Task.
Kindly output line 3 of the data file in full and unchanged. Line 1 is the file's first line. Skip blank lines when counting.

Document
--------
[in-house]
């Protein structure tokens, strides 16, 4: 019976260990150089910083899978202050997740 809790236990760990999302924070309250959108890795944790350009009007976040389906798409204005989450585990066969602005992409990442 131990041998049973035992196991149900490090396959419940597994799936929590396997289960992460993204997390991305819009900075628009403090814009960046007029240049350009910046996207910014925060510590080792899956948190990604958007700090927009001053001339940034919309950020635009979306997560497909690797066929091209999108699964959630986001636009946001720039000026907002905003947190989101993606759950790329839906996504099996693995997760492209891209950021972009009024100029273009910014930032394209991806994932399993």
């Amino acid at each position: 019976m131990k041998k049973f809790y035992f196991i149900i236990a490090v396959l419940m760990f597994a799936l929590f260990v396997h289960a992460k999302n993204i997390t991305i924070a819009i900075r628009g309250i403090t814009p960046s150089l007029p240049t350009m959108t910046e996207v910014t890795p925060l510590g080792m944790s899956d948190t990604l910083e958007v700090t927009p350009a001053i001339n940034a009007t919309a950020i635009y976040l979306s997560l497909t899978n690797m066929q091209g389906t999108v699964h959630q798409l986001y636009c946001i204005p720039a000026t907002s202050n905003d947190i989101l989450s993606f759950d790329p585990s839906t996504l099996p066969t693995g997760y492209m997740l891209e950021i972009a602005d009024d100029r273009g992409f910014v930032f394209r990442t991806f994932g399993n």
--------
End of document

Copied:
């Amino acid at each position: 019976m131990k041998k049973f809790y035992f196991i149900i236990a490090v396959l419940m760990f597994a799936l929590f260990v396997h289960a992460k999302n993204i997390t991305i924070a819009i900075r628009g309250i403090t814009p960046s150089l007029p240049t350009m959108t910046e996207v910014t890795p925060l510590g080792m944790s899956d948190t990604l910083e958007v700090t927009p350009a001053i001339n940034a009007t919309a950020i635009y976040l979306s997560l497909t899978n690797m066929q091209g389906t999108v699964h959630q798409l986001y636009c946001i204005p720039a000026t907002s202050n905003d947190i989101l989450s993606f759950d790329p585990s839906t996504l099996p066969t693995g997760y492209m997740l891209e950021i972009a602005d009024d100029r273009g992409f910014v930032f394209r990442t991806f994932g399993n």